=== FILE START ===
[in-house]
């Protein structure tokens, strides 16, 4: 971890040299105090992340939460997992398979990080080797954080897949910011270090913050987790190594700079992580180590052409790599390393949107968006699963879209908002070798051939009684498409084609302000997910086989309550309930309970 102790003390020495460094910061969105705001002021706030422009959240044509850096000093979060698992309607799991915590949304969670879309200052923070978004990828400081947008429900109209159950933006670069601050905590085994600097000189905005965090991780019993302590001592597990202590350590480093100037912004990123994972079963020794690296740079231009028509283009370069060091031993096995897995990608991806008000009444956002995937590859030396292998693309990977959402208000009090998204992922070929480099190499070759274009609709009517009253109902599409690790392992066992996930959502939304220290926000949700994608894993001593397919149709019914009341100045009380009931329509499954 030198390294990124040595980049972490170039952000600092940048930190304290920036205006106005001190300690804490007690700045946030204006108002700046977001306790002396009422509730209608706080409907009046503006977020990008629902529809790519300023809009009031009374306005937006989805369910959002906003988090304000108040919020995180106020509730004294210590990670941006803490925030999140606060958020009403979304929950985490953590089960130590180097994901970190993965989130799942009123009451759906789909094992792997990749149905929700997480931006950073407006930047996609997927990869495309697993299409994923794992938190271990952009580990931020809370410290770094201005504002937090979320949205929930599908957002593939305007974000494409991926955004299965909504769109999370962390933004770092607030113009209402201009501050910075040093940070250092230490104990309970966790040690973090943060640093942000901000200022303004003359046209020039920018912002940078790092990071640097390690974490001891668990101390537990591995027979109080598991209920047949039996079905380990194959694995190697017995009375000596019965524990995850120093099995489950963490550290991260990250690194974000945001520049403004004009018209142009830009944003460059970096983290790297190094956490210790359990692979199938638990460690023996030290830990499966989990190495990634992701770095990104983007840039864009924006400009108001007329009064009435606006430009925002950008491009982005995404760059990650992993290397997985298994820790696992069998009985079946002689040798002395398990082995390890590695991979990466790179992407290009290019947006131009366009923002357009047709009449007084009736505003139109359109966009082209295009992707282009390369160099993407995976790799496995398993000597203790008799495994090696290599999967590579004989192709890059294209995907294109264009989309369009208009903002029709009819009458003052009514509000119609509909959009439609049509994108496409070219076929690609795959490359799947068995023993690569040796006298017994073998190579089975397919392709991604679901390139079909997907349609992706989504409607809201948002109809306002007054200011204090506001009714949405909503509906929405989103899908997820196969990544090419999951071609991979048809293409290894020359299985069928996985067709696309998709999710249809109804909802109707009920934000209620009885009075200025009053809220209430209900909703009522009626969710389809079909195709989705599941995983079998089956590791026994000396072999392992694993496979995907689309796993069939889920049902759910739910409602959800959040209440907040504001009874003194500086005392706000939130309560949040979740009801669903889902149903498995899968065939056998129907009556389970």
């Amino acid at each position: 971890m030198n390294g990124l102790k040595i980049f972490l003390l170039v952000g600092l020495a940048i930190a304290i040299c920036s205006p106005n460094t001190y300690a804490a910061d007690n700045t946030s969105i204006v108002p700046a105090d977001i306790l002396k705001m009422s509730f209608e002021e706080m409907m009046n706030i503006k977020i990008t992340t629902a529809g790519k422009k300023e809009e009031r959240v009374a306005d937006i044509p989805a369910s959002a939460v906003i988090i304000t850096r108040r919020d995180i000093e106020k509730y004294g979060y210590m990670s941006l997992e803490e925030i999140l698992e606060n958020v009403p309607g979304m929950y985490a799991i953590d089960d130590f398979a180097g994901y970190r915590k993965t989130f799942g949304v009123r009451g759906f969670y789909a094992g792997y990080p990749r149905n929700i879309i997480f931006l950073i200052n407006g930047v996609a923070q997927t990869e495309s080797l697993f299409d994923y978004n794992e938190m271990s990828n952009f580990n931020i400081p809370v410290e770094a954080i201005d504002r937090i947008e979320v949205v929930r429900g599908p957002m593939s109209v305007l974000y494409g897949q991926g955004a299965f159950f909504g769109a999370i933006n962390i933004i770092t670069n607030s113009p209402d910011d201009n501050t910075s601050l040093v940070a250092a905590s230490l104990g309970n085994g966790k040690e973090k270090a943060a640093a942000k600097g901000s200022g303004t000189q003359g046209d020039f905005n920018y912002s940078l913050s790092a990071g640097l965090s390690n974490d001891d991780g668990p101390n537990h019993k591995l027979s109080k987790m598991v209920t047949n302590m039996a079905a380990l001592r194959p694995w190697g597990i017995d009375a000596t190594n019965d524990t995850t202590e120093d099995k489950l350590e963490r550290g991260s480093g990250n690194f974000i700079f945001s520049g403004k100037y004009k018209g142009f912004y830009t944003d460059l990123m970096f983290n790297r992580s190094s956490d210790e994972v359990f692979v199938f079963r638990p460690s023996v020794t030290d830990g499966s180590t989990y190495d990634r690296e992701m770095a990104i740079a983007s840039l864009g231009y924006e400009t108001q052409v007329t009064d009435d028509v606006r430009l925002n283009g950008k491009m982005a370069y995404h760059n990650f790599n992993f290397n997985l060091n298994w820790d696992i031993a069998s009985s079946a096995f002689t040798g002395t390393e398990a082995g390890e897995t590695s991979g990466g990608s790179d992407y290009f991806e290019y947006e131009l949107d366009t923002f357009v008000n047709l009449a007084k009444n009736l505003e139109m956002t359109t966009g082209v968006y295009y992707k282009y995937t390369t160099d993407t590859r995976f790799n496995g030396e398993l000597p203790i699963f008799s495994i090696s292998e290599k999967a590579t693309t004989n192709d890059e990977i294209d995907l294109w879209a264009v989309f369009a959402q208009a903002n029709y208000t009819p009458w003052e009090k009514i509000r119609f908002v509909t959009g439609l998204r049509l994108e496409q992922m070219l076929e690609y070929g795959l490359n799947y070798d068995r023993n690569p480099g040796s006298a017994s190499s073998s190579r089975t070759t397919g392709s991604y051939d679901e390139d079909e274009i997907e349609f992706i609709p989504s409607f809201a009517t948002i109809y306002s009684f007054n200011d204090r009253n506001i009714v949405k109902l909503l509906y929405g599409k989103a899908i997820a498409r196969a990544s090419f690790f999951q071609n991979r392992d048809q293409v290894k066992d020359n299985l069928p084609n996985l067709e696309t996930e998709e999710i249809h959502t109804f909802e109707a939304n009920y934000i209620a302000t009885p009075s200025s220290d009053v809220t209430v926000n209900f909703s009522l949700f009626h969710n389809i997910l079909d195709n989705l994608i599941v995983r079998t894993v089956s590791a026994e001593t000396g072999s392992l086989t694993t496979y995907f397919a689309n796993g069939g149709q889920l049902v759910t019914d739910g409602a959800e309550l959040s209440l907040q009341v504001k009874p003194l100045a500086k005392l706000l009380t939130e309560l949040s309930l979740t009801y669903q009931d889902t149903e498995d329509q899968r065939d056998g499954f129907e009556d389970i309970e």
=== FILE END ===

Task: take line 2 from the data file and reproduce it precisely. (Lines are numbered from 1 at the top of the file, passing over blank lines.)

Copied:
């Protein structure tokens, strides 16, 4: 971890040299105090992340939460997992398979990080080797954080897949910011270090913050987790190594700079992580180590052409790599390393949107968006699963879209908002070798051939009684498409084609302000997910086989309550309930309970 102790003390020495460094910061969105705001002021706030422009959240044509850096000093979060698992309607799991915590949304969670879309200052923070978004990828400081947008429900109209159950933006670069601050905590085994600097000189905005965090991780019993302590001592597990202590350590480093100037912004990123994972079963020794690296740079231009028509283009370069060091031993096995897995990608991806008000009444956002995937590859030396292998693309990977959402208000009090998204992922070929480099190499070759274009609709009517009253109902599409690790392992066992996930959502939304220290926000949700994608894993001593397919149709019914009341100045009380009931329509499954 030198390294990124040595980049972490170039952000600092940048930190304290920036205006106005001190300690804490007690700045946030204006108002700046977001306790002396009422509730209608706080409907009046503006977020990008629902529809790519300023809009009031009374306005937006989805369910959002906003988090304000108040919020995180106020509730004294210590990670941006803490925030999140606060958020009403979304929950985490953590089960130590180097994901970190993965989130799942009123009451759906789909094992792997990749149905929700997480931006950073407006930047996609997927990869495309697993299409994923794992938190271990952009580990931020809370410290770094201005504002937090979320949205929930599908957002593939305007974000494409991926955004299965909504769109999370962390933004770092607030113009209402201009501050910075040093940070250092230490104990309970966790040690973090943060640093942000901000200022303004003359046209020039920018912002940078790092990071640097390690974490001891668990101390537990591995027979109080598991209920047949039996079905380990194959694995190697017995009375000596019965524990995850120093099995489950963490550290991260990250690194974000945001520049403004004009018209142009830009944003460059970096983290790297190094956490210790359990692979199938638990460690023996030290830990499966989990190495990634992701770095990104983007840039864009924006400009108001007329009064009435606006430009925002950008491009982005995404760059990650992993290397997985298994820790696992069998009985079946002689040798002395398990082995390890590695991979990466790179992407290009290019947006131009366009923002357009047709009449007084009736505003139109359109966009082209295009992707282009390369160099993407995976790799496995398993000597203790008799495994090696290599999967590579004989192709890059294209995907294109264009989309369009208009903002029709009819009458003052009514509000119609509909959009439609049509994108496409070219076929690609795959490359799947068995023993690569040796006298017994073998190579089975397919392709991604679901390139079909997907349609992706989504409607809201948002109809306002007054200011204090506001009714949405909503509906929405989103899908997820196969990544090419999951071609991979048809293409290894020359299985069928996985067709696309998709999710249809109804909802109707009920934000209620009885009075200025009053809220209430209900909703009522009626969710389809079909195709989705599941995983079998089956590791026994000396072999392992694993496979995907689309796993069939889920049902759910739910409602959800959040209440907040504001009874003194500086005392706000939130309560949040979740009801669903889902149903498995899968065939056998129907009556389970």